Don Sebesky is best known as house arranger for many of producer Creed Taylor's Verve, A&M, and CTI productions; the man whose orchestral backgrounds helped make artists like Wes Montgomery, Paul Desmond, Freddie Hubbard, and George Benson acceptable to audiences outside of jazz. He has taken critical heat for this, but Sebesky's arrangements have usually been among the classiest in his field, reflecting a solid knowledge of the orchestra, drawing variously from big band jazz, rock, ethnic music, classical music of all eras, and even the avant-garde for ideas. He once cited Bartok as his favorite composer, but one also hears lots of Stravinsky in his work.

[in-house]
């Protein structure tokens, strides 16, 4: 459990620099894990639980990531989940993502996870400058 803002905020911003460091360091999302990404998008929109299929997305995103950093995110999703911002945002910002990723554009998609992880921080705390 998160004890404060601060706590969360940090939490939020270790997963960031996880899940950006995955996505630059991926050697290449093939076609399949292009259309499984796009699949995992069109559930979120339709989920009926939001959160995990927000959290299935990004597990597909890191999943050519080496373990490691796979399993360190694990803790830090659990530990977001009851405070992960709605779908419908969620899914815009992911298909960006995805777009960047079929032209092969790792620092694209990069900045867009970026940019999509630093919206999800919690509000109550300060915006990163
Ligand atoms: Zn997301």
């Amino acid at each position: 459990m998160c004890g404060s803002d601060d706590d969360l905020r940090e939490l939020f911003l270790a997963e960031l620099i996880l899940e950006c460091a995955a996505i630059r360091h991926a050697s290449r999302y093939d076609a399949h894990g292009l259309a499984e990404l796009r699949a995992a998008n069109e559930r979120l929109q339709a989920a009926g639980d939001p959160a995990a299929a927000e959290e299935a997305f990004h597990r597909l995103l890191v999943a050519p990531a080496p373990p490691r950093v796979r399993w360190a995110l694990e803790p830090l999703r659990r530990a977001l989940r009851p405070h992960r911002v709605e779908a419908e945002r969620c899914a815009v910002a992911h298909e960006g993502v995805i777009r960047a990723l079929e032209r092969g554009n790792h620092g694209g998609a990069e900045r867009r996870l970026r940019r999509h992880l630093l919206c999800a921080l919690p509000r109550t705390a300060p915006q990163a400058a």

Sebesky started out professionally as a trombonist while still at the Manhattan School of Music, working with Kai Winding, Claude Thornhill, the Tommy Dorsey Band led by Warren Covington, Maynard Ferguson, and Stan Kenton. In 1960, he gave up the trombone to concentrate upon arranging and conducting, eventually receiving the breakthrough assignment of Montgomery's Bumpin' album (1965). Some of the most attractive examples of his work for jazz headliners include Bumpin', Benson's The Shape of Things to Come, Desmond's From the Hot Afternoon, and Hubbard's First Light. He began to step out into the spotlight with the release of his all-star Giant Box, which was followed by sporadic further releases on CTI and GNP/Crescendo. He has also written classical works and a book, The Contemporary Arranger (Port Washington, NY, 1975).